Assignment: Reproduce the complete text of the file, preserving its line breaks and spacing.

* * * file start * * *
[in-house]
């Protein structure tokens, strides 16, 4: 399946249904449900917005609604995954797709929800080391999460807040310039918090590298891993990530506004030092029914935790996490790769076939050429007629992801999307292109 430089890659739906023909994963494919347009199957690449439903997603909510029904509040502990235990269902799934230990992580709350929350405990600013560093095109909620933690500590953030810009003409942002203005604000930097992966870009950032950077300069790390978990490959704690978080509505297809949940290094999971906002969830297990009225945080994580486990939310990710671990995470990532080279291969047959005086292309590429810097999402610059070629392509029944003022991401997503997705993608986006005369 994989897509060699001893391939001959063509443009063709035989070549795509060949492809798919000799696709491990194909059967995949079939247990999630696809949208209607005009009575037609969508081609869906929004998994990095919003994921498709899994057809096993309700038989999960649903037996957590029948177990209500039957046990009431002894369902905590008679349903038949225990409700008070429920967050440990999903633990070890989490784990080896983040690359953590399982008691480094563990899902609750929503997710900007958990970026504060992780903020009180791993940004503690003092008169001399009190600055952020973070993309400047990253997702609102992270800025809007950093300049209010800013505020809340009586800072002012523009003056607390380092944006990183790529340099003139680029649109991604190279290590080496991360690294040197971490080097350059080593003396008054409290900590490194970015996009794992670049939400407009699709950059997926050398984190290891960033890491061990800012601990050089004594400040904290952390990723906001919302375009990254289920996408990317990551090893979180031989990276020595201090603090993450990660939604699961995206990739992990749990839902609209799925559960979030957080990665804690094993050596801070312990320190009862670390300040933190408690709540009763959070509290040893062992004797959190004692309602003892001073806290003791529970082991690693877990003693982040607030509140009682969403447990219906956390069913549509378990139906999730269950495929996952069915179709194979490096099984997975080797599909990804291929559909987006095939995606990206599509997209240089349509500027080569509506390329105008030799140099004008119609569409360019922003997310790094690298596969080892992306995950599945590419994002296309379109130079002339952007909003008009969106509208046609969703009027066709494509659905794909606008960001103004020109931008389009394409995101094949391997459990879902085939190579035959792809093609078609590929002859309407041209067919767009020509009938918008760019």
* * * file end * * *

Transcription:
[in-house]
């Protein structure tokens, strides 16, 4: 399946249904449900917005609604995954797709929800080391999460807040310039918090590298891993990530506004030092029914935790996490790769076939050429007629992801999307292109 430089890659739906023909994963494919347009199957690449439903997603909510029904509040502990235990269902799934230990992580709350929350405990600013560093095109909620933690500590953030810009003409942002203005604000930097992966870009950032950077300069790390978990490959704690978080509505297809949940290094999971906002969830297990009225945080994580486990939310990710671990995470990532080279291969047959005086292309590429810097999402610059070629392509029944003022991401997503997705993608986006005369 994989897509060699001893391939001959063509443009063709035989070549795509060949492809798919000799696709491990194909059967995949079939247990999630696809949208209607005009009575037609969508081609869906929004998994990095919003994921498709899994057809096993309700038989999960649903037996957590029948177990209500039957046990009431002894369902905590008679349903038949225990409700008070429920967050440990999903633990070890989490784990080896983040690359953590399982008691480094563990899902609750929503997710900007958990970026504060992780903020009180791993940004503690003092008169001399009190600055952020973070993309400047990253997702609102992270800025809007950093300049209010800013505020809340009586800072002012523009003056607390380092944006990183790529340099003139680029649109991604190279290590080496991360690294040197971490080097350059080593003396008054409290900590490194970015996009794992670049939400407009699709950059997926050398984190290891960033890491061990800012601990050089004594400040904290952390990723906001919302375009990254289920996408990317990551090893979180031989990276020595201090603090993450990660939604699961995206990739992990749990839902609209799925559960979030957080990665804690094993050596801070312990320190009862670390300040933190408690709540009763959070509290040893062992004797959190004692309602003892001073806290003791529970082991690693877990003693982040607030509140009682969403447990219906956390069913549509378990139906999730269950495929996952069915179709194979490096099984997975080797599909990804291929559909987006095939995606990206599509997209240089349509500027080569509506390329105008030799140099004008119609569409360019922003997310790094690298596969080892992306995950599945590419994002296309379109130079002339952007909003008009969106509208046609969703009027066709494509659905794909606008960001103004020109931008389009394409995101094949391997459990879902085939190579035959792809093609078609590929002859309407041209067919767009020509009938918008760019």